Carrying Gear on the Road: Packing it on your back not necessarily backpacking


September 19, 2016


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A traveller stuck on their back with an overloaded backpack on the floor of a busy airport is a hard thing to watch.

Hauling unnecessary weight while you’re on the road can really tire you out, especially in hot and humid places. As far as what stays and goes, it all comes down to your comfort levels and how much laundry you’re prepared to do or pay for.

Increased charges for overweight luggage are encouraging travellers to mind their weight limits while flying. Carry on guidelines vary from one airline to the next. Whether you can get your belongings down to that size is up to you. A compression sack will help make that big pile of clothes turn into a smaller pile. Depending on your airline, however, it can also come down to how well your attendant slept the night before.

When you’re wondering about what to bring think about the climates you’ll encounter. If it’s a tropical country, chances are you can keep it to a relatively small pile compared to a winter vacation in Sweden. On a beach in Thailand, shorts, T- shirts and a bathing suit is what you’ll be wearing most of the time. Add a fleece and light pants for rainy days and late night campfires on the beach and you’re good to go.

There are many different ways to carry all your gear besides a backpack. Look at it as packing it on your back not necessarily backpacking. Why carry a bag that was made to hike the West Coast Trail when all you’ll be doing is catching taxis in Prague? If your style of travel is closer to walks from bus depots, airports, train stations and taxis to a hostel or hotel, there are other ways to haul your stuff.

Duffel bags have come a long way from the old army surplus duffels that looked likestuffed green sausages. Tough and durable, they’re great for weekend trips closer to home or journeys to places like the developing world that are hard on gear.  Most duffels have padded shoulder straps for long walks and handles so you can carry them like a piece of luggage.  They also zip open which makes for easier access and locks to keep things more secure.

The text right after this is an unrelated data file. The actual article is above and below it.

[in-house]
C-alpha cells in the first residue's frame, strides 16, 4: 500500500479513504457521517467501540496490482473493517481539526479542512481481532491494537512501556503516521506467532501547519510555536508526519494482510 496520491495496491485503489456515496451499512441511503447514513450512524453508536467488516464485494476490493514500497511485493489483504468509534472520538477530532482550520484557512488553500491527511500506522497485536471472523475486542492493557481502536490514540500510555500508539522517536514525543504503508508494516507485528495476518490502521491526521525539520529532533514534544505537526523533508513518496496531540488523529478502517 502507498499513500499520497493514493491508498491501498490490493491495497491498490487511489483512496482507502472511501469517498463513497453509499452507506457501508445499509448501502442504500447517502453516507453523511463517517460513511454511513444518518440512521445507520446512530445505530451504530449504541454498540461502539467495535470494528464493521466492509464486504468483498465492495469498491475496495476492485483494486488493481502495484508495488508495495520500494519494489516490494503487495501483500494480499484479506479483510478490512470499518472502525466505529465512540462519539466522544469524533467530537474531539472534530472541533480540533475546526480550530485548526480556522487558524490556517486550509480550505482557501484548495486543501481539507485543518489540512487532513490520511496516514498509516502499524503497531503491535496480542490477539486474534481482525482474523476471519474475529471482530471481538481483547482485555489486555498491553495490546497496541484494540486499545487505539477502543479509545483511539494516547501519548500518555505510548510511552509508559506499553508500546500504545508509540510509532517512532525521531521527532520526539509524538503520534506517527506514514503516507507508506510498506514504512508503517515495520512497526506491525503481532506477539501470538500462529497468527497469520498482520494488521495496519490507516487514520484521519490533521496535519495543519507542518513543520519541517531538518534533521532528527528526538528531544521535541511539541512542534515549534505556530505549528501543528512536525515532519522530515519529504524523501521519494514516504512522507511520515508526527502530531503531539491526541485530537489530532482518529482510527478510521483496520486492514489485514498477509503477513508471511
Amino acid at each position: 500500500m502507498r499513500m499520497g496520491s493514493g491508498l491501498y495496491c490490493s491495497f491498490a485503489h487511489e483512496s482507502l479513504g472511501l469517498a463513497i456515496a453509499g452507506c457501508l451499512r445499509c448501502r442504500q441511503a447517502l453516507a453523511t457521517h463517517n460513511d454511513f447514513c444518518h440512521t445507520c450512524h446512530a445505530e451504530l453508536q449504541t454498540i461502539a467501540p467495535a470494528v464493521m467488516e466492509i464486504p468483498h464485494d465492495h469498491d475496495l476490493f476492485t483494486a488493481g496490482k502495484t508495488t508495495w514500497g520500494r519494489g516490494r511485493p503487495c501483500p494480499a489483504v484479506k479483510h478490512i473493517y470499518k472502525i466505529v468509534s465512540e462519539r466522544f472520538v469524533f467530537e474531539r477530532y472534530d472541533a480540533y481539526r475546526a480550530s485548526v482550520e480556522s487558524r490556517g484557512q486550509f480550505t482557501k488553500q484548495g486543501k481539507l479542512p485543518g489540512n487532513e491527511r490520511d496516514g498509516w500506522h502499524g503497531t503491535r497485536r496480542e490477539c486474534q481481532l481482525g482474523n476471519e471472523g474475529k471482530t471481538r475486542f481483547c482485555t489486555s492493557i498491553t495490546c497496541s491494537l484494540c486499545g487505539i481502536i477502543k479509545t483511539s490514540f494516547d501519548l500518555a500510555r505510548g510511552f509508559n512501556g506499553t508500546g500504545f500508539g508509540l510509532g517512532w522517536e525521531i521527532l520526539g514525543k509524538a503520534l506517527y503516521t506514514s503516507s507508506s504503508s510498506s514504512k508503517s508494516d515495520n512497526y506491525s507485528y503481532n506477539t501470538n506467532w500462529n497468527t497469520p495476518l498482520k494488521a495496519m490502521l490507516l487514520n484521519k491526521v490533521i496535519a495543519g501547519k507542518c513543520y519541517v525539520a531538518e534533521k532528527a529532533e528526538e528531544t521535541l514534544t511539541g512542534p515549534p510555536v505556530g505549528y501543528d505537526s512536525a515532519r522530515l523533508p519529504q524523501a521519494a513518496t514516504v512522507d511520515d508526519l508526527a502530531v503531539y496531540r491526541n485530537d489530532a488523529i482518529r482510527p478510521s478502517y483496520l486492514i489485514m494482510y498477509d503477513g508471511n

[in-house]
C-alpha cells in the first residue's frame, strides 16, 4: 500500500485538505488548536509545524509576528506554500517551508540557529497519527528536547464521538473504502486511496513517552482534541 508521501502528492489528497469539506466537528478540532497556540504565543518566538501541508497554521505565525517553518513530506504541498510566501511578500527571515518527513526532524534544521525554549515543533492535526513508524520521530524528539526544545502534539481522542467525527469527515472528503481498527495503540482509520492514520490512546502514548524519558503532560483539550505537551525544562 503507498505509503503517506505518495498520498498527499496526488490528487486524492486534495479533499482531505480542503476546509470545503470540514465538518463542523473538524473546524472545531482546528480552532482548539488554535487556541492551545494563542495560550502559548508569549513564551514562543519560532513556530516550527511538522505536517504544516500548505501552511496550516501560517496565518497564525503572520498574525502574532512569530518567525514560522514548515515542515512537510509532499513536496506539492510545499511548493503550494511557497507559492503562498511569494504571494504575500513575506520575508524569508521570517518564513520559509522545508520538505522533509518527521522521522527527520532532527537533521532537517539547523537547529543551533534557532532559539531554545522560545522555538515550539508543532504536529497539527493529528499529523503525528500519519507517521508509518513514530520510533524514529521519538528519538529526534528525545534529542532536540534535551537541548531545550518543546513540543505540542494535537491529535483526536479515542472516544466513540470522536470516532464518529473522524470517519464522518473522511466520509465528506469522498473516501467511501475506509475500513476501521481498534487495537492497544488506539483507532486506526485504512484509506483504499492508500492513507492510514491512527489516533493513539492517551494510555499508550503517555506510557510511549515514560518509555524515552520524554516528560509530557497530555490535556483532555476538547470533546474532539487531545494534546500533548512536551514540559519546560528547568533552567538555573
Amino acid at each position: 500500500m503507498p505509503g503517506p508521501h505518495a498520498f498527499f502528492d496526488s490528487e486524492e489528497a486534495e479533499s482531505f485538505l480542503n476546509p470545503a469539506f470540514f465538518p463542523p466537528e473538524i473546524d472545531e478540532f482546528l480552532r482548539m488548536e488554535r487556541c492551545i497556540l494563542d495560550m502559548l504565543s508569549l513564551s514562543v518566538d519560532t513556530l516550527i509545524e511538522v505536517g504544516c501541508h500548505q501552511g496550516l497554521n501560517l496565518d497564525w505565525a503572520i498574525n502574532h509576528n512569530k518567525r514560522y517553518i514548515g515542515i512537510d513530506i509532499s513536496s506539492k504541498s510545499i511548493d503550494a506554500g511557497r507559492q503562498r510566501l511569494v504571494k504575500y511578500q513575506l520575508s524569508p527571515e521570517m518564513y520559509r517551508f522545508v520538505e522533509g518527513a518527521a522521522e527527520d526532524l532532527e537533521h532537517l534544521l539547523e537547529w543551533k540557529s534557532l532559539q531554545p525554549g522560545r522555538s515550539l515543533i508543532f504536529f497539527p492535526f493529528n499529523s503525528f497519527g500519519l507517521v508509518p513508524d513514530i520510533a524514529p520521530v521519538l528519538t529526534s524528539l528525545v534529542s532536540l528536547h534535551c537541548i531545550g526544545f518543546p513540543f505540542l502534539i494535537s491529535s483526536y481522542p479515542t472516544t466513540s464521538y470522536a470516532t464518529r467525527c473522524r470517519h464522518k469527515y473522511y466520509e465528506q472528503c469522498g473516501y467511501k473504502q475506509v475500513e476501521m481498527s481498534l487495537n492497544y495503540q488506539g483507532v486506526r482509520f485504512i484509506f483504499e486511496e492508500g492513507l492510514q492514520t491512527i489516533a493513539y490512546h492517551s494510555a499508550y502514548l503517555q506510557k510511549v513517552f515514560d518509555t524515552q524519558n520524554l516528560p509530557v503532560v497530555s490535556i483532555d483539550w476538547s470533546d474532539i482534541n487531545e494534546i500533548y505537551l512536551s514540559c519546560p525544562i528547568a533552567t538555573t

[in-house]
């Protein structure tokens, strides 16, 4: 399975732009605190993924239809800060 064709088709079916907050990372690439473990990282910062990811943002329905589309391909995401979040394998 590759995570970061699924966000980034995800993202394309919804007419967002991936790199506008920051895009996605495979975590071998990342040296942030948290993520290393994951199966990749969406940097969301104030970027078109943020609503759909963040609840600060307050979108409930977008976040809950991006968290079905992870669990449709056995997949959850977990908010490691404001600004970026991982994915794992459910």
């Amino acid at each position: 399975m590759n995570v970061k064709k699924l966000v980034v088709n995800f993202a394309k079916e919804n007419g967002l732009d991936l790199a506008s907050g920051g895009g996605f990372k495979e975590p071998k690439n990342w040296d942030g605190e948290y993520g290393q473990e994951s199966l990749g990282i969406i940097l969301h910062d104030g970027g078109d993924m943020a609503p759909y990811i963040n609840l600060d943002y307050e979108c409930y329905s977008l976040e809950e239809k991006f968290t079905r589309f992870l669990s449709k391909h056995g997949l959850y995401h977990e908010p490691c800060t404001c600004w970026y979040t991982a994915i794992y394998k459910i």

Travel packs, on the other hand, resemble a soft shell suitcase because they zip open and have large compartments with side pockets. Less bulky and sleeker than backpacks, they’re more urban friendly. Travel packs are a great option for a more professional look on the road or at a long weekend conference in Whistler. They have handles, basic shoulder straps and a hip belt that zip away out of sight so it looks like a suitcase. Some offer substantial shoulder harnesses, but for most the harness is for convenience rather than extended treks.


If trekking or camping is part of your vacation plans then you might as well reap the benefits of a full out backpack. Beefy hip belts and padded shoulder straps offer support to carry heavy loads for extended periods. Backcountry packs also have loops and stash pockets that come in handy on the trail. To avoid getting straps caught on conveyor belts at the airport, there are bags for your backpack that will prevent that from happening.

If you’re into pack and roll, you don’t even have to lug it on your back. In recent years, wheeled luggage has stepped up the game as far as durability so they’ve become more of an option for independent travellers. Tough wheels, materials and handles can hold up to old city cobblestone streets or a dirt road in Ecuador. If you feel the need to get it on your back, some have shoulder straps and a hip belt that hide away as well as an integrated daypack.

Wherever you’re headed, you’ll be spending a lot of time with your travel gear. It’s like your home away from home. The better it fits your style, the better you’ll get along. Happy Trails!


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